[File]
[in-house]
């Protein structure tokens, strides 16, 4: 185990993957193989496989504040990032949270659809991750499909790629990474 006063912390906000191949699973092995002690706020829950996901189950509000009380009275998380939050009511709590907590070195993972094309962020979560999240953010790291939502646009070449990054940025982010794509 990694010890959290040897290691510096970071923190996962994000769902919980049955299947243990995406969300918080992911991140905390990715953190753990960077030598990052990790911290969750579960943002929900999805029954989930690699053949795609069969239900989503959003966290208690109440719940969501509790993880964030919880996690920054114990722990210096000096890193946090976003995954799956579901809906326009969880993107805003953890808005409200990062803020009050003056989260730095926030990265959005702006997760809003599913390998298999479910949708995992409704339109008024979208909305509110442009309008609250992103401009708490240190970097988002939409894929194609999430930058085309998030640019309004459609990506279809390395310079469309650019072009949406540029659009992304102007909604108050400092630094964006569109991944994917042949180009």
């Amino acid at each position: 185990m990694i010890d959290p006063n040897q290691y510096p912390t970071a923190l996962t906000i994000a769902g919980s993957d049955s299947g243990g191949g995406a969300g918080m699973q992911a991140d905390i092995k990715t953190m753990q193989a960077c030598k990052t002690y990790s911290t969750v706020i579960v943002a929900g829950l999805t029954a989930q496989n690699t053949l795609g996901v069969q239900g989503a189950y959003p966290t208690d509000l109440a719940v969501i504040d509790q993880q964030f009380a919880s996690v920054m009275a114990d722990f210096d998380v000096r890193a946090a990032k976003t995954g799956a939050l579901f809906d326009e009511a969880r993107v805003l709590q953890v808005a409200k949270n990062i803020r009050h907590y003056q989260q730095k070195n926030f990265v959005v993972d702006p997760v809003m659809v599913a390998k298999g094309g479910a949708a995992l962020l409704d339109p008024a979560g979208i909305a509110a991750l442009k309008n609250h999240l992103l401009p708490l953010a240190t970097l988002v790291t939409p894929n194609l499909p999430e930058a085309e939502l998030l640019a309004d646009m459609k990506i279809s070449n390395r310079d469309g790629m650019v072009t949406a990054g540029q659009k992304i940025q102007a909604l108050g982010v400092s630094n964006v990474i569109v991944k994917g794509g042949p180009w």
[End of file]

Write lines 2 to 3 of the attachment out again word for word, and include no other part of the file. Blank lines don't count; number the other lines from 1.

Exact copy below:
């Protein structure tokens, strides 16, 4: 185990993957193989496989504040990032949270659809991750499909790629990474 006063912390906000191949699973092995002690706020829950996901189950509000009380009275998380939050009511709590907590070195993972094309962020979560999240953010790291939502646009070449990054940025982010794509 990694010890959290040897290691510096970071923190996962994000769902919980049955299947243990995406969300918080992911991140905390990715953190753990960077030598990052990790911290969750579960943002929900999805029954989930690699053949795609069969239900989503959003966290208690109440719940969501509790993880964030919880996690920054114990722990210096000096890193946090976003995954799956579901809906326009969880993107805003953890808005409200990062803020009050003056989260730095926030990265959005702006997760809003599913390998298999479910949708995992409704339109008024979208909305509110442009309008609250992103401009708490240190970097988002939409894929194609999430930058085309998030640019309004459609990506279809390395310079469309650019072009949406540029659009992304102007909604108050400092630094964006569109991944994917042949180009």
């Amino acid at each position: 185990m990694i010890d959290p006063n040897q290691y510096p912390t970071a923190l996962t906000i994000a769902g919980s993957d049955s299947g243990g191949g995406a969300g918080m699973q992911a991140d905390i092995k990715t953190m753990q193989a960077c030598k990052t002690y990790s911290t969750v706020i579960v943002a929900g829950l999805t029954a989930q496989n690699t053949l795609g996901v069969q239900g989503a189950y959003p966290t208690d509000l109440a719940v969501i504040d509790q993880q964030f009380a919880s996690v920054m009275a114990d722990f210096d998380v000096r890193a946090a990032k976003t995954g799956a939050l579901f809906d326009e009511a969880r993107v805003l709590q953890v808005a409200k949270n990062i803020r009050h907590y003056q989260q730095k070195n926030f990265v959005v993972d702006p997760v809003m659809v599913a390998k298999g094309g479910a949708a995992l962020l409704d339109p008024a979560g979208i909305a509110a991750l442009k309008n609250h999240l992103l401009p708490l953010a240190t970097l988002v790291t939409p894929n194609l499909p999430e930058a085309e939502l998030l640019a309004d646009m459609k990506i279809s070449n390395r310079d469309g790629m650019v072009t949406a990054g540029q659009k992304i940025q102007a909604l108050g982010v400092s630094n964006v990474i569109v991944k994917g794509g042949p180009w």